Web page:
You may be eager for winter to be over, but if you have to endure the cold, be sure to warm up with this recipe for Chickpea Minestrone soup with Sweet Onion Whole-Wheat Focaccia by Miriam Rubin!
- 3 tablespoons olive oil
- 2 large onions, chopped
- 3 medium tender celery stalks with some leaves, sliced (about 1 ½ cups)
- 2 large or 3 medium carrots, sliced into rounds (1 ¼ cups)
- 4 garlic cloves, minced
- Kosher salt
- 1 teaspoon dried oregano
- 1 container (48 ounces, 6 cups) reduced-sodium chicken or vegetable broth
- 1 can (28 ounces) whole tomatoes in puree (I used Redpack), whirled in food processor; rinse out can with 1 cup water
- 3 large Yukon Gold or 2 large russet baking potatoes, cut into 1-inch chunks (about 4 cups)
- 2 cups very small broccoli floret pieces
- 1 cup 1-inch pieces cut green beans
- 1 can (15 ounces) chickpeas, drained
- ½ small cabbage, cut into chunks (3 to 4 cups)
- 1 medium yellow summer squash or zucchini, sliced
- Freshly ground black pepper
- Grated Parmesan for serving
Heat oil in large heavy Dutch oven over medium heat. Add onions, celery, carrots, garlic and a big pinch of salt. Reduce heat, cover and cook, stirring often, about 10 minutes, until tender. Stir in oregano. Add broth, tomatoes and Parmesan rind, if using. Raise heat and bring to a boil, reduce heat to low and simmer, uncovered, 10 minutes.
Meanwhile, put potatoes and water to just cover in large saucepan. Add a big pinch of salt and bring to boil. Reduce heat and cook, partially covered for 10 to 12 minutes, until tender. Stir in broccoli and beans; cook 5-7 more minutes until crisp-tender. Drain.
Add chickpeas and cabbage to tomato-broth mixture. Cover and cook over low heat 10 to 15 minutes, until cabbage is tender. Add cooked potatoes, broccoli and beans to soup with summer squash or zucchini. Cover and simmer 5 minutes longer, until all vegetables are tender.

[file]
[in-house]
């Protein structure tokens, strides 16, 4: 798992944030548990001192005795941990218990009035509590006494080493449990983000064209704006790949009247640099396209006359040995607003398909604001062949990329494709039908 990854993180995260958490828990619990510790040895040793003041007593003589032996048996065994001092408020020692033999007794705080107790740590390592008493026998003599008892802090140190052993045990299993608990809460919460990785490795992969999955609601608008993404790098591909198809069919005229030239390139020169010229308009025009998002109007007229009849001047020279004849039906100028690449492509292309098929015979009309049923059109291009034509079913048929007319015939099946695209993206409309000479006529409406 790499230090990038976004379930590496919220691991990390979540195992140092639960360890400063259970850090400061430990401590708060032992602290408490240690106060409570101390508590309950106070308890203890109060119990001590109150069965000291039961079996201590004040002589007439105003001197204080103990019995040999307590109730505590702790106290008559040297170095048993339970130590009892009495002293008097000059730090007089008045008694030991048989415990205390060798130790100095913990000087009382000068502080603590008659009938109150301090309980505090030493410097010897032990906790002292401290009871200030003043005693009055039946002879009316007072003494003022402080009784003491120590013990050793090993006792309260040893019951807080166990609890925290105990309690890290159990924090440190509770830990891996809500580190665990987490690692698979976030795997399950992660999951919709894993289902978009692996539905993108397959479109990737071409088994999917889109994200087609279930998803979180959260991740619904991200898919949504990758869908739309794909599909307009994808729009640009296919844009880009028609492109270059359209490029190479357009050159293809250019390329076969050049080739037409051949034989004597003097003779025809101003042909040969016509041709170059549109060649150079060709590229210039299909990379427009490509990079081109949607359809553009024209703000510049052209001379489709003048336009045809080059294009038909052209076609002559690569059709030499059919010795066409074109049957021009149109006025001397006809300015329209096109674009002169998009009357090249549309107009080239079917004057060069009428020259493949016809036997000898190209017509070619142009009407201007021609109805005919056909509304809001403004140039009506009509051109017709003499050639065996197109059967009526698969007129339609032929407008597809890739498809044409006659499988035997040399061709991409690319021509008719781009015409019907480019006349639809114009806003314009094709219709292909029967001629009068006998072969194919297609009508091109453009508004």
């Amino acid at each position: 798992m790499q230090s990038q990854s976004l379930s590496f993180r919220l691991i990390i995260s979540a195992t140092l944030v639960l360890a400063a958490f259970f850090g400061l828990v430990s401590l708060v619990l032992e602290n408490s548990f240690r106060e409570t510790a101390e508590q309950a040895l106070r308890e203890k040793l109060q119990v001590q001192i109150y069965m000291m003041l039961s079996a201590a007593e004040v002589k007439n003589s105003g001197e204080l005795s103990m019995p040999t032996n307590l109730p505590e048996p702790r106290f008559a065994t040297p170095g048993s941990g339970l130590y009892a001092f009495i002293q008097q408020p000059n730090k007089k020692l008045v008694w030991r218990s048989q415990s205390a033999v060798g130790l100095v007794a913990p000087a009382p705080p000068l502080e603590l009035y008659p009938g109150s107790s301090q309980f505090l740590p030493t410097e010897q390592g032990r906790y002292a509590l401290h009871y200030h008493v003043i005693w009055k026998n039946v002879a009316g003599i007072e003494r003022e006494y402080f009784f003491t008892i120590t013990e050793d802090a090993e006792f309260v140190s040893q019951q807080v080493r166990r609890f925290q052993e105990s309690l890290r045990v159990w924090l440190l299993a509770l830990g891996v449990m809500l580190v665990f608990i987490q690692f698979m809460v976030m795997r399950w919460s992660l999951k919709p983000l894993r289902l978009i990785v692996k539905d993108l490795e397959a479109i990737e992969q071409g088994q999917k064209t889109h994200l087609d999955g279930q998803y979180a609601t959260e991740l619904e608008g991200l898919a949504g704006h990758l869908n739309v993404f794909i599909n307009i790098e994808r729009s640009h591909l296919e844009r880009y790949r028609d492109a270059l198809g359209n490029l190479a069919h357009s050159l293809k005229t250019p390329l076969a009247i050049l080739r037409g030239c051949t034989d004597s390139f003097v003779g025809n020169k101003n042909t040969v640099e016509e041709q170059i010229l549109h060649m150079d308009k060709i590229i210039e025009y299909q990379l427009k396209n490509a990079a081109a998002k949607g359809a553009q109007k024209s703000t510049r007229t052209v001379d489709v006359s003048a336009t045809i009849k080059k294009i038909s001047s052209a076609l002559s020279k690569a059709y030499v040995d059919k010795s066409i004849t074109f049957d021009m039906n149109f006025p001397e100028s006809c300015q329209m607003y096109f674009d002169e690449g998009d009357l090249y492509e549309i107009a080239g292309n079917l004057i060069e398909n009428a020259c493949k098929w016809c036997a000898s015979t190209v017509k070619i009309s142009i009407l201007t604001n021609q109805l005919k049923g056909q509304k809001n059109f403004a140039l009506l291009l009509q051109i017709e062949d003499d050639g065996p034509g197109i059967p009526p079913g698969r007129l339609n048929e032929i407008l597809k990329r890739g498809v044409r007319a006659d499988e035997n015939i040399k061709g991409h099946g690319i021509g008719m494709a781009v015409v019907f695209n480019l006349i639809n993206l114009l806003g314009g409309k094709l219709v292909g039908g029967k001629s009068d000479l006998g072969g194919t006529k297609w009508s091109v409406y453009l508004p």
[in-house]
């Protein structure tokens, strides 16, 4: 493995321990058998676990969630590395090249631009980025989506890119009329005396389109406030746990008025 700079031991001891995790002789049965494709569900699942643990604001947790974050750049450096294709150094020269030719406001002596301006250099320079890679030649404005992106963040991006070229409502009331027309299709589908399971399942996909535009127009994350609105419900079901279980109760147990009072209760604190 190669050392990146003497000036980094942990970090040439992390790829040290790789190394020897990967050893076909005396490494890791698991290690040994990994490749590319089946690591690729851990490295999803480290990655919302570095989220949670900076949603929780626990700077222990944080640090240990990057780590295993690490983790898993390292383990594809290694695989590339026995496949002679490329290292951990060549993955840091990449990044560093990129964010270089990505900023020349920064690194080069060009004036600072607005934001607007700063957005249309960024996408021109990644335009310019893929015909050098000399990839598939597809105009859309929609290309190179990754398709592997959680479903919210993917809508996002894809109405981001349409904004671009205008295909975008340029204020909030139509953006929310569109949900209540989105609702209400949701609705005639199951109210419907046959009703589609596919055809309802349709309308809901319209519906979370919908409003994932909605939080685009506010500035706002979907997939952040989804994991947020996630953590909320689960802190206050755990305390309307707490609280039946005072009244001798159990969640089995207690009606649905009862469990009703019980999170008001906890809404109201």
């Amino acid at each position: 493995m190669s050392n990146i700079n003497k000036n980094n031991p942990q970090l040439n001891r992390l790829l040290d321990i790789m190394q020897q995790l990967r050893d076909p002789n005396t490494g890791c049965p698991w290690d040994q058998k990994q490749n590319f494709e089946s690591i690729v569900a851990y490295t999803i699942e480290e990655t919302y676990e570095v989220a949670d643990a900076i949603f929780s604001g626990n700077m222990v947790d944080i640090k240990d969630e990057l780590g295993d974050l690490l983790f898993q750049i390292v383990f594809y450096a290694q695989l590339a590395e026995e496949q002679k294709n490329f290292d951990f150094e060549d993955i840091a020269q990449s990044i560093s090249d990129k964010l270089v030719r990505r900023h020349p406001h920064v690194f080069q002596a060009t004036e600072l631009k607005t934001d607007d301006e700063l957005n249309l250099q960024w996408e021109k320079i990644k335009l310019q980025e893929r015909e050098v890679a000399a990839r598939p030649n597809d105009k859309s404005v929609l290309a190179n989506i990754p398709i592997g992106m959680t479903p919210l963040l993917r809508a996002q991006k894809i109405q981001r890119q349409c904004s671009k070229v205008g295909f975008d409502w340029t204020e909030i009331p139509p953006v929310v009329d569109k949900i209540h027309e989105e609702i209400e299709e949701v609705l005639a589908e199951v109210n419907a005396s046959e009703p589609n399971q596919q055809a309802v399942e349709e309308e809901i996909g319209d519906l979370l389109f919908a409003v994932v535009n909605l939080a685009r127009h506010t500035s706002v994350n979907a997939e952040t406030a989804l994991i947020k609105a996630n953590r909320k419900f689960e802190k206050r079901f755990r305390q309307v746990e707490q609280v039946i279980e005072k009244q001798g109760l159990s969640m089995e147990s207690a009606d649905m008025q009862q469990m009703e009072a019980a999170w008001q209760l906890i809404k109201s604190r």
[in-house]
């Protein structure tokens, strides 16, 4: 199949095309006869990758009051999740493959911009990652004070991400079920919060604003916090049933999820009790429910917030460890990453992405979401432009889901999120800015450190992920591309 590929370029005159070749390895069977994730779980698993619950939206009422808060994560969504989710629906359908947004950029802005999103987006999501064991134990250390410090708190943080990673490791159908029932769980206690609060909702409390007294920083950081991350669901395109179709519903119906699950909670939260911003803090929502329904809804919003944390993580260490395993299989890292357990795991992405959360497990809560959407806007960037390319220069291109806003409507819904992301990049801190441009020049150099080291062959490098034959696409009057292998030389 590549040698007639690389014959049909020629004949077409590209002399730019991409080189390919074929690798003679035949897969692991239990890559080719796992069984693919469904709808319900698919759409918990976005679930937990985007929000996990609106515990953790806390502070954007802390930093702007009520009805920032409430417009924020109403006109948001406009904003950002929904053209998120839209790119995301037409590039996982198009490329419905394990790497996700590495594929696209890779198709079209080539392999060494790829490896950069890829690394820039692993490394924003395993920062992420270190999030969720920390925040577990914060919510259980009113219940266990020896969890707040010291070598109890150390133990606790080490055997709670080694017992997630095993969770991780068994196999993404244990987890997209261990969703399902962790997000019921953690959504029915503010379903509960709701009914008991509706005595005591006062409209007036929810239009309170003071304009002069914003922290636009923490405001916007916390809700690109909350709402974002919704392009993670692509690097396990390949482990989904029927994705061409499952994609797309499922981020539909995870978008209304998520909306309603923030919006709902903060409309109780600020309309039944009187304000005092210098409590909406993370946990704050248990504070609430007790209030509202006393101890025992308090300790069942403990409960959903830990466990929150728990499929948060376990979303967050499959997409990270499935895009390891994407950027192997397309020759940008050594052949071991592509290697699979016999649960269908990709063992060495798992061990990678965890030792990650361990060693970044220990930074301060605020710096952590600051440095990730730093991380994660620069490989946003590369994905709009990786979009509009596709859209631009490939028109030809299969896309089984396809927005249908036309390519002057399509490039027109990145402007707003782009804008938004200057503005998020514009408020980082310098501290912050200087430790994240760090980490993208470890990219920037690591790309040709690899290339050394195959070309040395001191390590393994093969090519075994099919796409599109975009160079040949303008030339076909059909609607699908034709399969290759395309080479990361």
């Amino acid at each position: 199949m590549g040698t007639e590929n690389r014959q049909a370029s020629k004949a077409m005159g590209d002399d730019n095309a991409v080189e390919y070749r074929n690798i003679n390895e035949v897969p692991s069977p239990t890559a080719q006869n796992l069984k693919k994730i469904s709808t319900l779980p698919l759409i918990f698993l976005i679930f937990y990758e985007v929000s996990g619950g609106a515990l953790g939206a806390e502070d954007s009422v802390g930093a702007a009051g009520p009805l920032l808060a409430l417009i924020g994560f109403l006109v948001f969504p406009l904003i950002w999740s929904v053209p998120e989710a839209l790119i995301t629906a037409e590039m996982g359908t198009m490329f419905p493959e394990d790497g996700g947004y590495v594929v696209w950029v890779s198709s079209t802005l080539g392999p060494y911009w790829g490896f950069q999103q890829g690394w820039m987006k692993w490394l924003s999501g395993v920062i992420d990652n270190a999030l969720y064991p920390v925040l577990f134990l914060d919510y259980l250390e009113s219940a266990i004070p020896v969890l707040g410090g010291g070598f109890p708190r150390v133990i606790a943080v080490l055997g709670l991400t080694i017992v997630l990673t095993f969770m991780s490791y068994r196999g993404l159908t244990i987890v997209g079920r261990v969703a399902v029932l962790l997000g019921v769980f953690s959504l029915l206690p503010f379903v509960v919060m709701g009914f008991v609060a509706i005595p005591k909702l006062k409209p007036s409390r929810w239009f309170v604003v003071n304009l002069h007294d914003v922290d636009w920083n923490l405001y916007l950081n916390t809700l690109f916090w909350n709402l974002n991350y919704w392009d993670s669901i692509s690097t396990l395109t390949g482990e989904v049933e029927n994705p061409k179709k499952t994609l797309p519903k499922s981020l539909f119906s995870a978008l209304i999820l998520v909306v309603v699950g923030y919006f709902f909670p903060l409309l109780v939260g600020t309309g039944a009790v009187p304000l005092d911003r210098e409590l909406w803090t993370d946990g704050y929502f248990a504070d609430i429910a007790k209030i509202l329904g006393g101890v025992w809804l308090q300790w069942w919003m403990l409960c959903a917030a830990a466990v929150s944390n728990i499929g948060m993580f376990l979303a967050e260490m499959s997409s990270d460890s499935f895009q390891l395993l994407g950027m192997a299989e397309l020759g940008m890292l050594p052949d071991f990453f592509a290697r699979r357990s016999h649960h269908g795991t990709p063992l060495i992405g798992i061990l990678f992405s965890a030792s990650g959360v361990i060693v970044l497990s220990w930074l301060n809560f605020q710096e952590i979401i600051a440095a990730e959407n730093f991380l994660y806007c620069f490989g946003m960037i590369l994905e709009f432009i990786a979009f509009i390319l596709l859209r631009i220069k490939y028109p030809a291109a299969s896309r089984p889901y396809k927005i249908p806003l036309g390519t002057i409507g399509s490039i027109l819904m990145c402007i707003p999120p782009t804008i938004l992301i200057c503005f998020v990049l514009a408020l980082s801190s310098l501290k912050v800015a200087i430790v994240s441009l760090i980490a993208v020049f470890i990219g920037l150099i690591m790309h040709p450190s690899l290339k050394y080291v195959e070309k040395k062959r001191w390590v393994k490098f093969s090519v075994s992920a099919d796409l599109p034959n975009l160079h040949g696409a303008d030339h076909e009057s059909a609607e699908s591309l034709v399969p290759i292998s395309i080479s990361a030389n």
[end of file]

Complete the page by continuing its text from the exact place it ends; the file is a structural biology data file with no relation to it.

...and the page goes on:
Season soup with salt and pepper and serve with grated Parmesan. This tastes even better the next day.
Makes 8 generous servings
Sweet Onion Whole-Wheat Focaccia
- 1 packet or 1 scant tablespoon active dry yeast
- 1 cup warm water (110 degrees), divided
- 1/2 teaspoon granulated sugar
- 3 tablespoons extra-virgin olive oil (plus more for bowl and pan)
- 3/4 cup whole-wheat flour
- About 2 cups unbleached all-purpose flour, divided
- 2 teaspoons kosher salt
Topping: 2 cups halved and thinly sliced sweet onions, ¼ cup fruity extra virgin olive oil, 1½ teaspoons flaky sea salt or 1 teaspoon kosher salt.
In stationary electric mixer bowl (or large bowl), stir yeast, ½ cup of the warm water and sugar. Let stand 5 minutes until foamy. Add remaining ½ cup warm water and oil. With mixer on medium, with paddle (or with spoon) beat in whole wheat flour, 1 cup white flour and the 2 teaspoons kosher salt to make a smooth batter. With mixer on low, a little at a time, add remaining 1 cup white flour until dough is too stiff to mix.
With dough hook, or by hand on floured surface, knead 4 to 6 minutes, adding remaining flour 1 tablespoon at a time, if necessary, until very smooth, silky and not sticky. Knead a moment by hand to finish, if machine-kneaded.
Coat large bowl with olive oil, place dough in bowl and turn to oil top. Cover with cotton dishtowel. Let rise at room temperature until doubled, 1 hour to 1 hour and 30 minutes.
Coat 10x15inch rimmed baking sheet with 1 tablespoon olive oil. Punch down dough.
Press dough into pan, as well as you can. Cover with cooking-spray-coated plastic wrap and let rise until puffy and almost doubled, 45 to 60 minutes.
Press your fingertips firmly into the risen dough about ½-inch deep, pressing dough into corners.
Preheat oven to 425 degrees. Place dough near oven or another warm spot, cover loosely and let rise again until puffy, 30 to 40 minutes. For topping: Sprinkle with onions, drizzle with olive oil and crush the coarse salt over.
Bake until golden and crisp, 20 to 23 minutes, watching carefully so it doesn’t brown too much. Remove from oven, let cool 10 minutes in pan, then remove from pan to wire rack. Serve warm.
Makes 6 servings